Often if you find yourself in situations where you're the only person in the room who eats healthily, you may feel pressured into eating the foods which you don't want to eat. However,I've found what works for me is remembering any comments I've ever received about how healthy I am and remembering the feelings of joy I experience when I'm able to lift more weights or complete more pullups. By remembering how I felt during these situations, I think to myself how happy I will be if I resist the craving. Some thoughts which usually run through my head when surrounded by others eating unhealthily is 'the people who look up to me because of my self control would not appreciate if I couldn't control myself in such an easy time like this' or 'I have an example to set for myself as there are no other healthy role models here, I should become the rolemodel for myself and others without having to mention to others about what they're eating, as it is their choice after all'. As you can see by the way I typed that, when I'm in challenging positions I'm able to motivate myself easily, but some thoughts may be controversial depending on the food. On the other hand, i've noticed by using this method of encouragement to resist cravings, that I stick to my word and plan of eating healthy which makes me feel happy.
Think about the future
Sometimes when I'm on the edge of deciding whether to eat a specific food, I'll think about how it will impact me. Your future goals should be clear and important to you, therefore if you aren't motivated by where you want to be, perhaps you need to set your goals differently. Don't forget that after you eat something you didn't want to, you may experience feelings of guilt or stupidity. But try not to beat yourself up over it, the majority of people know the feeling when you've let yourself down. It is also good to know what guilt feels like so perhaps you can think to yourself how bad you may feel once you've eaten the food. Maybe you could even try to turn this around and not think badly after you've eaten something you shouldn't have. You could do this by being mentally strong and determined to strive, therefore it is just a part of your learning journey. You could think about the short-term future too, for example how it would benefit you by waiting until the weekend or a specific date when you think it is acceptable to have a 'cheat'. Sometimes when I'm on the edge of deciding whether to eat a specific food, I'll think about how it will impact me.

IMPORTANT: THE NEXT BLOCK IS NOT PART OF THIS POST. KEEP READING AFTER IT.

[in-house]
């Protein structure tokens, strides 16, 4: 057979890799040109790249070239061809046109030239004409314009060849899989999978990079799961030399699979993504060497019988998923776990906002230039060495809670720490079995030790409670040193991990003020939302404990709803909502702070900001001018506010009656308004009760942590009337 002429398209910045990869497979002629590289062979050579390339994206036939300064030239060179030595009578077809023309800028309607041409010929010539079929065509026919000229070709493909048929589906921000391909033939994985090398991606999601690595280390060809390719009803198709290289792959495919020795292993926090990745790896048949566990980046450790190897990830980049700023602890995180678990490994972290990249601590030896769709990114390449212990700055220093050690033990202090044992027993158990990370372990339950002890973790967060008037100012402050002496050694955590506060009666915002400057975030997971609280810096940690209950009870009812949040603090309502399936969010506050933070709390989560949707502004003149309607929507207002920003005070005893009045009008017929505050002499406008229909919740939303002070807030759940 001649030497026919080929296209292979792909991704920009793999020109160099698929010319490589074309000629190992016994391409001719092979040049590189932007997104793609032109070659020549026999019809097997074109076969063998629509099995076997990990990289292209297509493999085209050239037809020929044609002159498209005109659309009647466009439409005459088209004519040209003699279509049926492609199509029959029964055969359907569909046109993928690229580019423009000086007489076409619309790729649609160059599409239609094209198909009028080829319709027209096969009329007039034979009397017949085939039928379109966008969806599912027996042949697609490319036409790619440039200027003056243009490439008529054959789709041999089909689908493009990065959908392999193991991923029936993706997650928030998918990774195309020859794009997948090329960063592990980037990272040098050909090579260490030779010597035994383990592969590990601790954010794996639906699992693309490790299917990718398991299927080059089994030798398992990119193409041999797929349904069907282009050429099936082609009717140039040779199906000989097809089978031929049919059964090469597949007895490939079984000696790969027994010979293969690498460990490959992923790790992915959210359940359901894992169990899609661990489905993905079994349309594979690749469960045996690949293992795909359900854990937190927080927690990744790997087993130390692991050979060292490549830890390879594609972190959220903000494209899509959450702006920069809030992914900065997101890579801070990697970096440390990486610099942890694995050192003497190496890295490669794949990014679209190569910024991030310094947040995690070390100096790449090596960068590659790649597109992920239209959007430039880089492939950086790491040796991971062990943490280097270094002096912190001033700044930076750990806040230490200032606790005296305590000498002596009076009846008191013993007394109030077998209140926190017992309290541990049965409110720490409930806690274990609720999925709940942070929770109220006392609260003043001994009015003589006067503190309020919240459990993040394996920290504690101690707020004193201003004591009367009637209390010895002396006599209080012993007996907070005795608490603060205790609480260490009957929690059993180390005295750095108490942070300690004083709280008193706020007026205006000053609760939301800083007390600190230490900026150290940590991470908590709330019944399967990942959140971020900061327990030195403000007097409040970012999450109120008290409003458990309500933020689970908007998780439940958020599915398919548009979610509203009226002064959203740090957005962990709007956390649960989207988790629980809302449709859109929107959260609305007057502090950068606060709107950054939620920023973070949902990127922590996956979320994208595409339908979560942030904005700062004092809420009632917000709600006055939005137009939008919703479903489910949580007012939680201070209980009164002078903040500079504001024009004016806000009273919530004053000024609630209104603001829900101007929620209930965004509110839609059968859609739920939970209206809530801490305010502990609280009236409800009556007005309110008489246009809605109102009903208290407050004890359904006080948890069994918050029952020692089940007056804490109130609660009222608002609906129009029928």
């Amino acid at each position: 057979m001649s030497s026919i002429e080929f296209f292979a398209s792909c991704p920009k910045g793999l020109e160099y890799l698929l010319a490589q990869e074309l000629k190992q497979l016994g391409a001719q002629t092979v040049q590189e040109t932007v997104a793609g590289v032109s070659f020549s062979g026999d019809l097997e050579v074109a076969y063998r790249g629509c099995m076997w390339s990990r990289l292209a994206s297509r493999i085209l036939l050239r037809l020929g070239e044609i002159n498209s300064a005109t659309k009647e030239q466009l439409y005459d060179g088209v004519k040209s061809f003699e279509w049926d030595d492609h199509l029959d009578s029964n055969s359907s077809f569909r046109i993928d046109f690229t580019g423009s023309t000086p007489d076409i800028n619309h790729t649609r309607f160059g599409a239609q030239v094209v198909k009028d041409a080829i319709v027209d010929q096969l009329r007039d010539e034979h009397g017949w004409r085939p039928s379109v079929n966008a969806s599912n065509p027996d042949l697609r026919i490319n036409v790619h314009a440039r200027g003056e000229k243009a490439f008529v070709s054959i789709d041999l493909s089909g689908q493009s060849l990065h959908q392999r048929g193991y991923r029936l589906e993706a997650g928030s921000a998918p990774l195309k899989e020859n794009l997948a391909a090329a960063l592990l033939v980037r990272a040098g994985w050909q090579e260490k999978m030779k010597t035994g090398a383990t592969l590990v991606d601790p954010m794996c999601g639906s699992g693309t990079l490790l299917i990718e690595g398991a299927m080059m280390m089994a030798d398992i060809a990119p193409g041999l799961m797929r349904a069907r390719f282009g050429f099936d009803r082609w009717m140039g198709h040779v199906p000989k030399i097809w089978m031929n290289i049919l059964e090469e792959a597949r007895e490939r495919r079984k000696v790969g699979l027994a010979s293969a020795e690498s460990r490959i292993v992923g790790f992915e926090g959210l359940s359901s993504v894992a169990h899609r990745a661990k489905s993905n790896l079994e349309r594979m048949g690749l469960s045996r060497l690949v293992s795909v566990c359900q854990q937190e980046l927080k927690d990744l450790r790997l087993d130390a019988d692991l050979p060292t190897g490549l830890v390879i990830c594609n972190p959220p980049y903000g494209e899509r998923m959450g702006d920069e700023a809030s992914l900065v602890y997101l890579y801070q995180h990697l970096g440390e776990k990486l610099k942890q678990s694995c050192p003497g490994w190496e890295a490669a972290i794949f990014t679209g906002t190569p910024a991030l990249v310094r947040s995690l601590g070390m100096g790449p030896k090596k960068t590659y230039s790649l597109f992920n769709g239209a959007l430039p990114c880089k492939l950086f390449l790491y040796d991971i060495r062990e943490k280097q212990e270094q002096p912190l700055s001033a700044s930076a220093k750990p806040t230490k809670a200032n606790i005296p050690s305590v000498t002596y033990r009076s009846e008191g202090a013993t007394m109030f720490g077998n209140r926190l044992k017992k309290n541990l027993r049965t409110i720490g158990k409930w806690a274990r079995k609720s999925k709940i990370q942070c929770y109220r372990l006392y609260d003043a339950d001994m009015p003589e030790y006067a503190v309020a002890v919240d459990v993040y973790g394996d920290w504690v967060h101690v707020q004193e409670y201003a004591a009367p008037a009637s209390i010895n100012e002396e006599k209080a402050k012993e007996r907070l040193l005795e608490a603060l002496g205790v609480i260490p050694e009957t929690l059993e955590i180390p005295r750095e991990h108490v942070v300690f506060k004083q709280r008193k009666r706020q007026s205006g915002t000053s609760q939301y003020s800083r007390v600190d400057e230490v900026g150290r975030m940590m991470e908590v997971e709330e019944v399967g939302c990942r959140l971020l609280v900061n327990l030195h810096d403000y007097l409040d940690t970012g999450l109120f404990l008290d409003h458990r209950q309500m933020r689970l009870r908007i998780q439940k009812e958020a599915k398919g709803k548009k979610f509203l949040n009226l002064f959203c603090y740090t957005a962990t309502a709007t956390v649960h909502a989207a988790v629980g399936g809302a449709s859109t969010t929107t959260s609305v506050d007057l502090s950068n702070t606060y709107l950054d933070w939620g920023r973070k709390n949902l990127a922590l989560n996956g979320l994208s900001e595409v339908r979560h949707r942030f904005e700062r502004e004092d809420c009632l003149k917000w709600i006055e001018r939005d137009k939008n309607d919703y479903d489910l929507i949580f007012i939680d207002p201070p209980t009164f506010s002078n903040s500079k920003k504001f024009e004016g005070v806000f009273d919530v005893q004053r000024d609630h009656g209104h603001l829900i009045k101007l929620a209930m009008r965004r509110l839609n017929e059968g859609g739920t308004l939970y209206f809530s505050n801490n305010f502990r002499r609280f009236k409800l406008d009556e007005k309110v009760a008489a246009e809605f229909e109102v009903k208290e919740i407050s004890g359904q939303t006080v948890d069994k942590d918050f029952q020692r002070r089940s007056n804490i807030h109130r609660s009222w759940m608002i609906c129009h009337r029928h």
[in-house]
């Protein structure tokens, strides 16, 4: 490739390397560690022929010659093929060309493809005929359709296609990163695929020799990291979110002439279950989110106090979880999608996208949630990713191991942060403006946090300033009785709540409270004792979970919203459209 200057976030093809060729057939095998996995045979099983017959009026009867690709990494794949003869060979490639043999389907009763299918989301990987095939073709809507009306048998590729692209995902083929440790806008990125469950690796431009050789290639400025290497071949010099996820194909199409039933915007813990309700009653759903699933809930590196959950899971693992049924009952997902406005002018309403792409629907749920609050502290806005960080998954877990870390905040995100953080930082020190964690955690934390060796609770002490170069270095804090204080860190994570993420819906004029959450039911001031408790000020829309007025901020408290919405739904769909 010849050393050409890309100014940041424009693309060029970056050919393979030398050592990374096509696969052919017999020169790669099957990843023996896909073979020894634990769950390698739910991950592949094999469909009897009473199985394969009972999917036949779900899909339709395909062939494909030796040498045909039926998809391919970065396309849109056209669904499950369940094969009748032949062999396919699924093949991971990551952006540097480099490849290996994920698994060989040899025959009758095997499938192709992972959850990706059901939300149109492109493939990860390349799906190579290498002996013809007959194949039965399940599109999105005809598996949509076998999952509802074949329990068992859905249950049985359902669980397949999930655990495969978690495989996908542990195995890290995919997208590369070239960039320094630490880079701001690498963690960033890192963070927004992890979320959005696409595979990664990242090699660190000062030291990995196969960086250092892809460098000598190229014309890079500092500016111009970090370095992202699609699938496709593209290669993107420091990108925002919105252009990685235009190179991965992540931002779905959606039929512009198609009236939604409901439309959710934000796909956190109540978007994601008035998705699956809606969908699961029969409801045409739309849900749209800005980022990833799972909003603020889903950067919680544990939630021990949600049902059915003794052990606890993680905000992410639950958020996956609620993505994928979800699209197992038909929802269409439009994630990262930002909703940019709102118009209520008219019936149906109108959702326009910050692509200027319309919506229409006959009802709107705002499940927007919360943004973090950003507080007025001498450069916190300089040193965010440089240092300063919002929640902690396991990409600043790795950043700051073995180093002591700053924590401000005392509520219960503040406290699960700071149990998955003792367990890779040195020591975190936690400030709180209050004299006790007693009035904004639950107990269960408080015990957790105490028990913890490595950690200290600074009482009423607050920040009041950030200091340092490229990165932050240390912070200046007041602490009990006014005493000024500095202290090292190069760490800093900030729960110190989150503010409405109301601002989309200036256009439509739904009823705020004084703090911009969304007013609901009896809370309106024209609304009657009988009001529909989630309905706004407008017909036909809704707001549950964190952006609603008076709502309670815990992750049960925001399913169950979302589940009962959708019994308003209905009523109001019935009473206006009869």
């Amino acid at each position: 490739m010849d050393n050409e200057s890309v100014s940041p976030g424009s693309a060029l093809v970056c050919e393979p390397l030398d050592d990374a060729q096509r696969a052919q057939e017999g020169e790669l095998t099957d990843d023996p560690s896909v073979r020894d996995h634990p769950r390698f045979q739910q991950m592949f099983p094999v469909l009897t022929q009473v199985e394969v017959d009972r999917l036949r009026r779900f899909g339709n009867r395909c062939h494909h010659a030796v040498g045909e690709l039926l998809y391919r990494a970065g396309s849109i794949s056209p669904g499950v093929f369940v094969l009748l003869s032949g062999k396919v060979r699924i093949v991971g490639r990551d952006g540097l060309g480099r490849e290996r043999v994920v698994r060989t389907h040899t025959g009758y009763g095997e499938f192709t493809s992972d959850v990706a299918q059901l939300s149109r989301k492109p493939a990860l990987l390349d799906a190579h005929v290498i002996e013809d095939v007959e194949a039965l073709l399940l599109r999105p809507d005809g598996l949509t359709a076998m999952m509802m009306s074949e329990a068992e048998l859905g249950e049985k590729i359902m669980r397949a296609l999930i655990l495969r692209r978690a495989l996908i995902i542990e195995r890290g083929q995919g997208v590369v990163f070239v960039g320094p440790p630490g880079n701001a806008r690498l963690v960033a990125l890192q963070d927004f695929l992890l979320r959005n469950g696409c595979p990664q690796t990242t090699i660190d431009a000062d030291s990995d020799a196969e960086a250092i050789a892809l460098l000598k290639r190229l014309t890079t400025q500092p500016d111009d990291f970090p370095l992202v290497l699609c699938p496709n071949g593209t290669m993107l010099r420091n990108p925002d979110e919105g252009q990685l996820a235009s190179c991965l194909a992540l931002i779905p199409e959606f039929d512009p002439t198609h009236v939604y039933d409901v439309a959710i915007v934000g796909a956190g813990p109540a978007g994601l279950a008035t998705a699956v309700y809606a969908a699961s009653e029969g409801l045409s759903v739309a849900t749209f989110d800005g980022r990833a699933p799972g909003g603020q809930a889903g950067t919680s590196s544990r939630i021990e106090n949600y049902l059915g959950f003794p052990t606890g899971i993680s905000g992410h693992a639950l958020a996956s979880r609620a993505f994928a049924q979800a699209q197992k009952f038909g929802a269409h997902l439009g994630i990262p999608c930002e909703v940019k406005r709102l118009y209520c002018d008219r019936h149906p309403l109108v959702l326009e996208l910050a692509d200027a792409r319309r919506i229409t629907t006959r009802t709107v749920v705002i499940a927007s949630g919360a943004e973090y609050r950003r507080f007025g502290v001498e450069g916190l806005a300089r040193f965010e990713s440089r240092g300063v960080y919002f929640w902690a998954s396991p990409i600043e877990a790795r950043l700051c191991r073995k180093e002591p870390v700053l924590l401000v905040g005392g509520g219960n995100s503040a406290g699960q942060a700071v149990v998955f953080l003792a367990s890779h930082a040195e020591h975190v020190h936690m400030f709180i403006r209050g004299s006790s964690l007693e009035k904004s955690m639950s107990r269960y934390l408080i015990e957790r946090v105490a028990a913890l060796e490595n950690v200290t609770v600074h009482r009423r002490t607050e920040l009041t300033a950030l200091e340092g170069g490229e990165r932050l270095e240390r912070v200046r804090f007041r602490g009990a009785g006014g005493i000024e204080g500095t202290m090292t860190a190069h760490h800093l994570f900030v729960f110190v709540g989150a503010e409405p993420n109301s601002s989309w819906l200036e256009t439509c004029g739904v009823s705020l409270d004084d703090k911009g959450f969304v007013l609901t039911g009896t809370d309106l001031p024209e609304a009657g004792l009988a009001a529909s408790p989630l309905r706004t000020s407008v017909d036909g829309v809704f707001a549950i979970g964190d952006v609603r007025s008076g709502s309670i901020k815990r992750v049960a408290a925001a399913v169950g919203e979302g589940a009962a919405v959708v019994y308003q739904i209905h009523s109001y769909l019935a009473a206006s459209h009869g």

For example, take a look at the table I made.
Thinking about alternatives
Sometimes the best way of getting over cravings is through distraction, as often people eat when they're bored (which is okay, but not if they're eating unhealthily or eating foods they don't want to eat). Some things which may help to distract yourself if you're tempted to eat something unhealthy are: